One of the few things that is not different about this year’s political conventions is that the parties are providing valuable national airtime to candidates for Congress they want to see succeed. Who shows up — and who doesn’t — provides context for those House and Senate races, even if some of that context is, quite frankly, mystifying.
The candidates get exposure and are linked to the spectacle of the convention, the parties’ most fervent supporters and the presidential nominee.
Not everyone wants that. Sometimes the candidate wants to appeal to voters who don’t really like what the party stands for, or who the nominee is. There’s a long, rich history of folks skipping the convention to tend to the home fires. Regrets: Just too busy campaigning. Catch up with you all later.
Then there are some folks who do show, who do get a nice speaking slot, and it is unclear why, because they risk turning off the very people they need to win. It can get complicated.
The coronavirus pandemic has upended the traditional convention though. Most everything — most, but not all — has been virtual, a lot of it pre-taped, maybe even beamed via satellite from Israel, a virtual watch party in Arizona or a War of 1812 battle site.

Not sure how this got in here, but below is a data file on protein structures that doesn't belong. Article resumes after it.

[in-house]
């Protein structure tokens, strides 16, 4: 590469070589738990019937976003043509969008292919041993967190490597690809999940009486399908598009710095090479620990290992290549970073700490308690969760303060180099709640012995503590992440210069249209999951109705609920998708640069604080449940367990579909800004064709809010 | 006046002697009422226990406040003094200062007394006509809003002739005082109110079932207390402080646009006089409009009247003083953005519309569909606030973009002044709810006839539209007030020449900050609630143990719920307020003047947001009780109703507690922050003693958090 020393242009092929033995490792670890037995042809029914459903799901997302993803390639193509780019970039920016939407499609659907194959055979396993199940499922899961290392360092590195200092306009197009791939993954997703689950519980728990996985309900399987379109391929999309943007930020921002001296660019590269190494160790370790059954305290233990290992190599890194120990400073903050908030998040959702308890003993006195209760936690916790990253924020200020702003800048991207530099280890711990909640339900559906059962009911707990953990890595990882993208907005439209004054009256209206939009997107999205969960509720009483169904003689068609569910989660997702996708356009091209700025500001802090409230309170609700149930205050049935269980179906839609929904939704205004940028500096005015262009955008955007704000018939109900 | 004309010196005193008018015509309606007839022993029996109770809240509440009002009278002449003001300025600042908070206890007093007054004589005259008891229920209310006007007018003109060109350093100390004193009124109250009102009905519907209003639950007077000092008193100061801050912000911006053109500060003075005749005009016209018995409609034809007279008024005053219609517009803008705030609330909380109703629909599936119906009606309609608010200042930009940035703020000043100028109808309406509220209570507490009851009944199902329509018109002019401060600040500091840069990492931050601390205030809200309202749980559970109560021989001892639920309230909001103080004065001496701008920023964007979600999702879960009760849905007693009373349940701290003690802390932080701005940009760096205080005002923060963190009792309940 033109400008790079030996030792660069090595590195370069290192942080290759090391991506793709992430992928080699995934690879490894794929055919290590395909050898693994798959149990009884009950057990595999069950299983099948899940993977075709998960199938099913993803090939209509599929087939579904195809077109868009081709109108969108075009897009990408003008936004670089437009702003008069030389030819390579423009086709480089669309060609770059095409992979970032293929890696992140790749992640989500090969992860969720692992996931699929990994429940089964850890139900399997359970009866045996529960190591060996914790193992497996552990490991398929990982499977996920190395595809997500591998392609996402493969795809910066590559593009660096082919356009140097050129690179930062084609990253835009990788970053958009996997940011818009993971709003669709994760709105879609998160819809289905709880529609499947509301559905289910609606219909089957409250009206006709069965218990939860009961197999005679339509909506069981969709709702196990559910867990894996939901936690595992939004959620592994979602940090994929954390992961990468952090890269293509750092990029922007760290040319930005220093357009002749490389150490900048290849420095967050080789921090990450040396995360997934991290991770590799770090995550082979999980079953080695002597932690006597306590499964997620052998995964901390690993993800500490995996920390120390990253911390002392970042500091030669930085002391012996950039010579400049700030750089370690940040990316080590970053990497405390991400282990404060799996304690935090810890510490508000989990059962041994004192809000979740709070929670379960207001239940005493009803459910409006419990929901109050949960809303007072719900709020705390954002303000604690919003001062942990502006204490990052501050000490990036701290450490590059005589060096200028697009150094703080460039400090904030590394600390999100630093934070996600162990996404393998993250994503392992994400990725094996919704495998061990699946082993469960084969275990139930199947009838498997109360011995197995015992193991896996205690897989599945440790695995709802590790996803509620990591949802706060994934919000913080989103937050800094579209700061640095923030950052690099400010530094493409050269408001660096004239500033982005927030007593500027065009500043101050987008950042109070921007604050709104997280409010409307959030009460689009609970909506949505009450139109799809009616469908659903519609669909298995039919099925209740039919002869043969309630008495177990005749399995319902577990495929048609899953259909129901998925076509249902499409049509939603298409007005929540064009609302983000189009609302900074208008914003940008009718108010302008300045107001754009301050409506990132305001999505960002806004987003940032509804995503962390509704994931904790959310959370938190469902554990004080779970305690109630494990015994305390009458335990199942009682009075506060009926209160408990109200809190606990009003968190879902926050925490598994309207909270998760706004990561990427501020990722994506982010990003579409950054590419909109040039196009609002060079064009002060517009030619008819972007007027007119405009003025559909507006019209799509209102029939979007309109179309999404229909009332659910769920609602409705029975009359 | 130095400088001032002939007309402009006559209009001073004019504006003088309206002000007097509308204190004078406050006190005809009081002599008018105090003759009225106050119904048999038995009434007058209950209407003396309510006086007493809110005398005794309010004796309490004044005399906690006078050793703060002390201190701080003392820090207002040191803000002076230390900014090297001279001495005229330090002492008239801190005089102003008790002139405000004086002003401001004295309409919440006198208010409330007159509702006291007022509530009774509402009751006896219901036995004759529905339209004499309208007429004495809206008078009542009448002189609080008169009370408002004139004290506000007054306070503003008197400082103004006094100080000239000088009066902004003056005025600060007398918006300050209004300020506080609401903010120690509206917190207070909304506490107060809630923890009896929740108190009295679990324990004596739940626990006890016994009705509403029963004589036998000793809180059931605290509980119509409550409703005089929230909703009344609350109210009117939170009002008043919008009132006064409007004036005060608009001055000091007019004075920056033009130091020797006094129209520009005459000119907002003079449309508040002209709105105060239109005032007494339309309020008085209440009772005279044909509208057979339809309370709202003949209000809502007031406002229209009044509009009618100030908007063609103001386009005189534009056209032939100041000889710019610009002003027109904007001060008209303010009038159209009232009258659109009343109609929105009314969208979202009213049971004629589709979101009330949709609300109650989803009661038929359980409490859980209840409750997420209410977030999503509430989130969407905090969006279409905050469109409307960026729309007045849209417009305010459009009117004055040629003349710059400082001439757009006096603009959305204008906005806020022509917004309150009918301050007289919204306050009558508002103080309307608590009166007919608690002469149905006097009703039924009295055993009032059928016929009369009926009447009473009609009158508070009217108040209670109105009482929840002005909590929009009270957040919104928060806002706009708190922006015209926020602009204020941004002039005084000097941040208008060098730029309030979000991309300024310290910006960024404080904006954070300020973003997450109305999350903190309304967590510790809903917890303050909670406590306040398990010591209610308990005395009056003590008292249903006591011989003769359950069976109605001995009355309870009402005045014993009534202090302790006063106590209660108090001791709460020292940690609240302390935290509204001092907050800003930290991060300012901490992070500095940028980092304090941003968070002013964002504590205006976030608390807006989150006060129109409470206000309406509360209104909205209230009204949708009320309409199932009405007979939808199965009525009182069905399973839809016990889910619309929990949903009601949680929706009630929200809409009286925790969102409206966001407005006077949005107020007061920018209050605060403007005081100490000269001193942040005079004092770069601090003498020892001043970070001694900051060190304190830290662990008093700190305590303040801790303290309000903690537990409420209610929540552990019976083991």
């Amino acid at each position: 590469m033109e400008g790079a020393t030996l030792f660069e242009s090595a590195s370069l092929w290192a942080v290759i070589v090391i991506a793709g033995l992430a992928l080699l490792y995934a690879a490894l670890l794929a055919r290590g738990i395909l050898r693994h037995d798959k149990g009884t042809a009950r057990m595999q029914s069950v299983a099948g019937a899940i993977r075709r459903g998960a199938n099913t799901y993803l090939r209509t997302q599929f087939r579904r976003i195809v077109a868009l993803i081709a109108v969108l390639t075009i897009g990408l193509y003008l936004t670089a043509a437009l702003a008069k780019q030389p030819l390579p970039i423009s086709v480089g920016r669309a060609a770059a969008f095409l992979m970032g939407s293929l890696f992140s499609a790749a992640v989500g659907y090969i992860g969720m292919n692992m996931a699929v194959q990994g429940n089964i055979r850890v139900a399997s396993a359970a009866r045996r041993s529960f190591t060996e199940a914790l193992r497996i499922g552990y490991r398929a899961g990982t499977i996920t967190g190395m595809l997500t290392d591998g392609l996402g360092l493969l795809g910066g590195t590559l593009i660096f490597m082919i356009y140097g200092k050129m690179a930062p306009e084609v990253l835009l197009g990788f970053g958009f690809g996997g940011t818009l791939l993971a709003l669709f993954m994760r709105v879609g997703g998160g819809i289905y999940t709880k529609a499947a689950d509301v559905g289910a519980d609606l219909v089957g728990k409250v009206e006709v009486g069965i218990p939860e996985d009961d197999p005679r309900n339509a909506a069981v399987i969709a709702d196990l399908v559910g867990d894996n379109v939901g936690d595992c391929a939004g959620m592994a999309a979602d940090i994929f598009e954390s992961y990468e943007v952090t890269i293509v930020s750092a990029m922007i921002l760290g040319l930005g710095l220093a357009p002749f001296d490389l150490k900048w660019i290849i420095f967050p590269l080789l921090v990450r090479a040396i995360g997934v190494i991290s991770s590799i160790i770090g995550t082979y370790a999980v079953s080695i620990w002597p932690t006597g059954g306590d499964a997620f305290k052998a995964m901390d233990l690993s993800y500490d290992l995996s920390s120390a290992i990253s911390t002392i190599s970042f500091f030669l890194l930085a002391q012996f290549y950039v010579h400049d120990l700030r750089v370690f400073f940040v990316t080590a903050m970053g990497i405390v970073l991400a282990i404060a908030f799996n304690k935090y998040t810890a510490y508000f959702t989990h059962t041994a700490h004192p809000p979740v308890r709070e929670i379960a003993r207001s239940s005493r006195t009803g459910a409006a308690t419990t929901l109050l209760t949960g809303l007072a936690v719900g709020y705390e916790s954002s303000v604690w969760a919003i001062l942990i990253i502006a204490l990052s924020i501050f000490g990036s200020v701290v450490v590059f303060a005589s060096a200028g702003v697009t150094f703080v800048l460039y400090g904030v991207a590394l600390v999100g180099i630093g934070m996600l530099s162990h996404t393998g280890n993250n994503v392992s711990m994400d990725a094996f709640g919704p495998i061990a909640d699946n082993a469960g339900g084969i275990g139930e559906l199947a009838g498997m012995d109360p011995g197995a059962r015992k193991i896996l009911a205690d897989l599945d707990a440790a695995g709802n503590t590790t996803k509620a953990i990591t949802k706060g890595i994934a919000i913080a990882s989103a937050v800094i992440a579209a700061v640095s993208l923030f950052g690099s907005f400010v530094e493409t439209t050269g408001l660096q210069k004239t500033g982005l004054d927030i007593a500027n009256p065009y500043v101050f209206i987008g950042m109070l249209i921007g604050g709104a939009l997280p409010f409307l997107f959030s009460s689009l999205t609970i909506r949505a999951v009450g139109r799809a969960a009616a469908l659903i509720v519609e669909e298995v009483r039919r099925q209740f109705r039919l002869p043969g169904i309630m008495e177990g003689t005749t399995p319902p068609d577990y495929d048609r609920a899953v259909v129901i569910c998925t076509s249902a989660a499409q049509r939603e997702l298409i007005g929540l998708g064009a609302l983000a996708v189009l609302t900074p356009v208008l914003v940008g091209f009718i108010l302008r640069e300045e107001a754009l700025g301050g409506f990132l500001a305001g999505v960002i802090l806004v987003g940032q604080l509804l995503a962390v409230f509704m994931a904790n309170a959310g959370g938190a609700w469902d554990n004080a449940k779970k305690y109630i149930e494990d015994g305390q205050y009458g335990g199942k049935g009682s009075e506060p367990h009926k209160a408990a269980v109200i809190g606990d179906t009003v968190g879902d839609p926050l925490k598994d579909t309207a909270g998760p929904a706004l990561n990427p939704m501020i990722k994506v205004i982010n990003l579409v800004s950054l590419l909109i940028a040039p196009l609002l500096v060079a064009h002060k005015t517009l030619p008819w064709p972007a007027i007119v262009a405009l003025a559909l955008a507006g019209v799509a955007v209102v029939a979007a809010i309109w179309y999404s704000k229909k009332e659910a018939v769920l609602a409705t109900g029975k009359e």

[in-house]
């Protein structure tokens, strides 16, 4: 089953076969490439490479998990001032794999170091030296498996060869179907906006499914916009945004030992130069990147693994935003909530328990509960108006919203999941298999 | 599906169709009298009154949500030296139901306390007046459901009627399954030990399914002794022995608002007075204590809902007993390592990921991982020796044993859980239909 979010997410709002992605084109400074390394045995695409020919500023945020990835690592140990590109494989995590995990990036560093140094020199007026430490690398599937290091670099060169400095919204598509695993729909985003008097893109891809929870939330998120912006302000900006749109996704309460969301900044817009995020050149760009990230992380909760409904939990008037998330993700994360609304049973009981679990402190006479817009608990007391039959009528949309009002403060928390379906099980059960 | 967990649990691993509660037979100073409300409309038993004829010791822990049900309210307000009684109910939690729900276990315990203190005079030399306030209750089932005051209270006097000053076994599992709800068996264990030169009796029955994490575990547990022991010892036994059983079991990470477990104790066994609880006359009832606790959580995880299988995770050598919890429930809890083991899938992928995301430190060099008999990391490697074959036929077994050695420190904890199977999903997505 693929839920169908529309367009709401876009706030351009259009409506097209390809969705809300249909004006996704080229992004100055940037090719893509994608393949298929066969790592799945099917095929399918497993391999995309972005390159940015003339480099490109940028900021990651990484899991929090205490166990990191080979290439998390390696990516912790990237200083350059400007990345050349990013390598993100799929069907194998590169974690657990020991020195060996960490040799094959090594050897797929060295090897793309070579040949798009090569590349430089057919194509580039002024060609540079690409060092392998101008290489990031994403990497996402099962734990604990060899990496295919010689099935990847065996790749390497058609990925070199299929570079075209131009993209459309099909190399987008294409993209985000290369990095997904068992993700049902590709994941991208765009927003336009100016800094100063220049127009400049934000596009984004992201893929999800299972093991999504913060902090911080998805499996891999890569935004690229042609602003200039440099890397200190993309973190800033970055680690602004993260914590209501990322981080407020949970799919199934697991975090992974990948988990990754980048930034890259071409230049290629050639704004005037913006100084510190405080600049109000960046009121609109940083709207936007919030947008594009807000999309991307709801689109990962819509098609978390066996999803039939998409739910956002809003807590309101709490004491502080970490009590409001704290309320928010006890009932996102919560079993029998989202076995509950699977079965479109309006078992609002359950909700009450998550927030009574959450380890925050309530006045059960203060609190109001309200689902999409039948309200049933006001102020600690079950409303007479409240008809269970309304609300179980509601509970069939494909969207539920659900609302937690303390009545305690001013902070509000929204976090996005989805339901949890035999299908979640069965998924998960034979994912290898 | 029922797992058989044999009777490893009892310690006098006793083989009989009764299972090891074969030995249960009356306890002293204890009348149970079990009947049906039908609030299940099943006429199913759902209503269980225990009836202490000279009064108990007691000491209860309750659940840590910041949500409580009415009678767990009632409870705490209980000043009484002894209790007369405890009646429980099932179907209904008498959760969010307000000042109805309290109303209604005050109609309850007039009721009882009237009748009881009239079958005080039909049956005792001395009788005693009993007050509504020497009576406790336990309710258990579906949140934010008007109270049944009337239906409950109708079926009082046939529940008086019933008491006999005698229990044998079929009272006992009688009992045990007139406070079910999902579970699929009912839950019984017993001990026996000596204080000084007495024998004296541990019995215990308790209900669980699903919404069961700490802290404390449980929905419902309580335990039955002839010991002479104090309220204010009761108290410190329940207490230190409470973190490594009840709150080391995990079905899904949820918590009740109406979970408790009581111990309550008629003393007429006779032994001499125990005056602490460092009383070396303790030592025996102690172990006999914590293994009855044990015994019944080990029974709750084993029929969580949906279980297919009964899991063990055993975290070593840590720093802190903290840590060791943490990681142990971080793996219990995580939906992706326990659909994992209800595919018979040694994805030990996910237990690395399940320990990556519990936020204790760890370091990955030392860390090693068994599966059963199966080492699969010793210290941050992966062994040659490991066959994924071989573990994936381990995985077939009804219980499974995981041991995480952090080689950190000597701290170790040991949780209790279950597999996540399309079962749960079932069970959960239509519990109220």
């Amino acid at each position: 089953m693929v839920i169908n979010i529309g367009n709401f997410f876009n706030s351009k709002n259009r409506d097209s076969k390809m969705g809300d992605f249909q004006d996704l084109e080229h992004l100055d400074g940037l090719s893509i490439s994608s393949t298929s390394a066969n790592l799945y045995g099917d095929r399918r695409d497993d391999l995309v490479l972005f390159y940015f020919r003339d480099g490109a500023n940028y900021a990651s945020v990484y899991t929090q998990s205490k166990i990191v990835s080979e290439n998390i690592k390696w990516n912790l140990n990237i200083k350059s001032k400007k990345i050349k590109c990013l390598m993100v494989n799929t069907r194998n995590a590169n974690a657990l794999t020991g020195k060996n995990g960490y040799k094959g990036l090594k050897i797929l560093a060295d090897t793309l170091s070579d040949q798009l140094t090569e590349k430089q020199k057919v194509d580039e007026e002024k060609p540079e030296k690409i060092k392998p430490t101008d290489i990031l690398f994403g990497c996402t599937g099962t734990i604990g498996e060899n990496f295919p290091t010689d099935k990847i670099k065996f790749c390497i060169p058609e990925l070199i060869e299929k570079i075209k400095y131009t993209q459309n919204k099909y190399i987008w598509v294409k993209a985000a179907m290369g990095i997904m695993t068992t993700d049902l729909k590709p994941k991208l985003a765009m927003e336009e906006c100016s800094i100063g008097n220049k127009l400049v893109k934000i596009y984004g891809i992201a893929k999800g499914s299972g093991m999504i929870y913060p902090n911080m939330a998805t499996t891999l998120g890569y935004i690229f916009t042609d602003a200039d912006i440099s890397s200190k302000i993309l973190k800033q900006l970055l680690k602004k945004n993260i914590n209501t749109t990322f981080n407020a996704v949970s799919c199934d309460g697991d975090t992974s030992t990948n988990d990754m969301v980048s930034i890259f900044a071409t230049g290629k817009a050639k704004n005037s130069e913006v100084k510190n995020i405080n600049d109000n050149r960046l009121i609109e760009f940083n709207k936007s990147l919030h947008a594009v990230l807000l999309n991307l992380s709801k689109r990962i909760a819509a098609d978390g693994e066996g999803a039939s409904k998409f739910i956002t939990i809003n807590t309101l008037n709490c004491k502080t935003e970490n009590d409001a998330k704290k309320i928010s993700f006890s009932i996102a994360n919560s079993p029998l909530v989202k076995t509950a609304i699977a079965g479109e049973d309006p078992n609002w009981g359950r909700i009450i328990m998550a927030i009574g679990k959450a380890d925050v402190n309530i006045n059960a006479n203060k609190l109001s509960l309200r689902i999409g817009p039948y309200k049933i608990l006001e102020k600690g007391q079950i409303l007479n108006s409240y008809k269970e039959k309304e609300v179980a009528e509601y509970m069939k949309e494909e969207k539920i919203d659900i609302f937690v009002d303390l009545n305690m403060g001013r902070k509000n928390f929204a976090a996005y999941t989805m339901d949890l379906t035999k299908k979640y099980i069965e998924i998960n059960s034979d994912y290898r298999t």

CQ Roll Call politics editor Herb Jackson and senior political writer Bridget Bowman discuss some the more interesting shows and no-shows at this year’s political conventions on the latest Political Theater podcast.
- Both parties featured this House battleground at their conventions
- Congressional candidates are casualties of 2020’s condensed conventions
- Battle for Congress seeks a slice of the spotlight as Democrats ‘convene’ to anoint Biden, Harris
- Effort to pry Black voters from Democrats marks start of Republican convention
- Sen. Susan Collins supports Trump, head of Maine GOP says
- Doug Jones stresses unity at Democratic convention, with tough campaign ahead
- Vulnerable Democrats zoom in and out of the party’s convention
- Matt Gaetz builds national profile, but says focus is on Trump election
- Virtual conventions are almost lobbyist-free, and some of them are OK with that
- Virtually the same? This year’s unconventional Democratic National Convention
- Watch the key 2016 numbers as you watch the 2020 polls
- Roll Call’s 2020 Election Guide, with ratings!
- Political Theater Podcast archives